Known locally as Rynek, the Old Market Square is Wroclaw's charming civic core. Dating back to the medieval era, Rynek has been a thriving marketplace for centuries, but it's not as ancient as it might seem. From the immense Old City Hall to the tiny flogging post used to punish criminals, everything you see was reconstructed after the siege of Wroclaw in 1945. And no expense was spared. These days, the Town Hall contains a magnificent art collection, while Plac Solny contains a flower market that almost never closes. With so many wonders to enjoy, you'd never know the area had such a turbulent past.

2. Ostrów Tumski: Wroclaw's Ancient Heart

Literally meaning "Cathedral Island" in Polish, Ostrów Tumski is the oldest section of Wroclaw and is home to a wealth of historical treasures. Crossing over the bridge and down Katedralna, visitors are transported to another Poland entirely - one where religion ruled the roost, but not entirely (the famous libertine Casanova lived here for a few years too). It's hard to believe that so many beautiful churches could be concentrated on so few square meters, and standouts like the Cathedral of St John the Baptist and the Church of the Holy Cross are among the city's most breathtaking buildings.

3. Wrocławska Fontanna: Incredible Illuminations for a Summer Evening

Between April and October, the ornamental ponds in the Wroclaw Exhibition Grounds become one of the most magical light and water shows anywhere on earth. Spread across 1 hectare of the ponds, the fountain was opened in 2009 and incorporates over 300,000 water jets and 800 colored lamps which create dazzling spectacles when night falls over the city. Bring a few bottles of Polish beer, a picnic of pierogi and sausage, and relax in front of a truly spectacular (and free) show.

4. Centennial Hall: Concrete Has Never Looked More Beautiful

Where the Fontanna is a watery wonder, the Centennial Hall is one of the most famous concrete structures in Europe. Built just before World War I to celebrate the hundredth anniversary of the city's rebellion against Napoleon, the building centers upon a 23-meter-tall concrete dome, which caps a 7,500-seat theater. If you get a chance, it's a fantastic sporting arena, regularly hosting basketball events. It's also a busy conference venue, although guided tours let you explore this concrete marvel almost any day of the year.

5. Raclawice Panorama: Art on a Gigantic Scale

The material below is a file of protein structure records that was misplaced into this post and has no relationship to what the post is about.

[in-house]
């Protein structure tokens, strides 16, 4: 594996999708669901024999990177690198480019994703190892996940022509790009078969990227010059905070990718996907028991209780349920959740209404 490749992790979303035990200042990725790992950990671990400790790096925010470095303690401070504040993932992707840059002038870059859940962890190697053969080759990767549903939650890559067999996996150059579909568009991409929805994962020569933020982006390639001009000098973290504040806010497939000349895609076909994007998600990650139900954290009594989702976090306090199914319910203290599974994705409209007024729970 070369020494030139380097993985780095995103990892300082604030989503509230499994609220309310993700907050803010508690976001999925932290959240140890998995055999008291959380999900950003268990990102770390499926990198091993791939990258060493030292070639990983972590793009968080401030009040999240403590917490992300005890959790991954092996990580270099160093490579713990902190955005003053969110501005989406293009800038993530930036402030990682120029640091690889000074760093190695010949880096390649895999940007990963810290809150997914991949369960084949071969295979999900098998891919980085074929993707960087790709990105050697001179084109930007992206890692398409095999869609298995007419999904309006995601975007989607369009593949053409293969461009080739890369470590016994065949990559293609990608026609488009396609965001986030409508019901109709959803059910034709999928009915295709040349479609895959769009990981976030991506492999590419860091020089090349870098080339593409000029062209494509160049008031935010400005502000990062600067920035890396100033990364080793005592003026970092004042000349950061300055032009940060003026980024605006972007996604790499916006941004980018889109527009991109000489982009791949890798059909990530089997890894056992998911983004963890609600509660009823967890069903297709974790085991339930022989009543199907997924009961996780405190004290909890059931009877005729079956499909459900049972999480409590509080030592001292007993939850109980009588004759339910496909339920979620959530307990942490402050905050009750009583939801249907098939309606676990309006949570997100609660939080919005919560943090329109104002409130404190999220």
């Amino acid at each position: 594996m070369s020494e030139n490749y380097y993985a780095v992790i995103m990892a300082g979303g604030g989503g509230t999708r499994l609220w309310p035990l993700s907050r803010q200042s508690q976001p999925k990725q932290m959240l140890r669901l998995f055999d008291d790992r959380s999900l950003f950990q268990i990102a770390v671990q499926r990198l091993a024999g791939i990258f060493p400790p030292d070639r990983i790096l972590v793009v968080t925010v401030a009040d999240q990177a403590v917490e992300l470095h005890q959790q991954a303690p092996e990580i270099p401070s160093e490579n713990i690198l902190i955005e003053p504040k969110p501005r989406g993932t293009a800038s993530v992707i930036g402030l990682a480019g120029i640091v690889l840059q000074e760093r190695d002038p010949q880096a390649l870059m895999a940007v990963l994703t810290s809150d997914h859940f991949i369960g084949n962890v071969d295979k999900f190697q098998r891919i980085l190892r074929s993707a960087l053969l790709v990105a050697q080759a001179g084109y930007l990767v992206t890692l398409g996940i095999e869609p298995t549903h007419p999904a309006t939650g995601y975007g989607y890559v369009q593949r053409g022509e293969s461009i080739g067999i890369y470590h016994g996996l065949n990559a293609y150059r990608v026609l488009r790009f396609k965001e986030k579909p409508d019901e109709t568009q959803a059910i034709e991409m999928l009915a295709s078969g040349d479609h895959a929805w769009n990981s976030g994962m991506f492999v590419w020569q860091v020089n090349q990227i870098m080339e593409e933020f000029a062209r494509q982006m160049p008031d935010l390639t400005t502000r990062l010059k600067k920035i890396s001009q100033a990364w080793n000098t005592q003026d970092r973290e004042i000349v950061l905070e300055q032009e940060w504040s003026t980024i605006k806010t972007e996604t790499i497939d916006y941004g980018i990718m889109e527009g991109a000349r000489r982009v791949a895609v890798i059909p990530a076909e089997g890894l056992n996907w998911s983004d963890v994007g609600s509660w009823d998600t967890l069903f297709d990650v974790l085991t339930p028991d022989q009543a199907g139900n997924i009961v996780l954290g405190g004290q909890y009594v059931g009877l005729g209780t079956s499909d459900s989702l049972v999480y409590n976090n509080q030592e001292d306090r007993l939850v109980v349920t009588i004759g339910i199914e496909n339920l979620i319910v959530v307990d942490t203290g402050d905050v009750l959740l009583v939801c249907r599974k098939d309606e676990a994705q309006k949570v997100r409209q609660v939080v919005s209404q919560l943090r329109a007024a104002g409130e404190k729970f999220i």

Located in an attractive park just east of the city center, the Raclawice Panorama is a unique artistic attraction. Painted by a consortium of Polish patriots in the 19th century, the panorama depicts the doomed but inspirational Battle of Racławice, which took place in 1794. It was initially housed in Lvov, but then transplanted to Wroclaw in the 1980s into its own circular building, where the majesty and sheer scale of this 15 by 115 meter behemoth can be appreciated.

Where to Eat in Wroclaw

Over 700 years old, Piwnica Świdnicka is one of the oldest restaurants in Europe and is a magnet for diners, while other Polish restaurants include Pod Papugami and Przystań, with its fantastic riverside views. Expect meals to cost about zł120.

When to visit Wroclaw

Wroclaw in January
Estimated hotel price
C$ 27
1 night at 3-star hotel
Wroclaw in January
Estimated hotel price
C$ 27
1 night at 3-star hotel

Summer is the best time to visit Wroclaw as it is both the warmest time of year and festival season. Expect temperatures above 75 degrees most of the time during July and August.

Data provided by weatherbase
Temperatures
Temperatures
Data provided by weatherbase

How to Get to Wroclaw

Plane

Wrocław-Copernicus Airport (WRO) offers connections to many other European cities. To reach the city, take bus number 106 (zł3) or expect to pay around zł60 for a taxi.

Train

You can reach Wroclaw by train from Warsaw, Prague, and many German cities. All trains arrive at Wroclaw Glowny, a recently modernized station just south of the main square.

Car

If you are driving from Warsaw, take the E67 all the way to Wroclaw. The same road also runs from Prague to Wroclaw across the Czech-Polish border.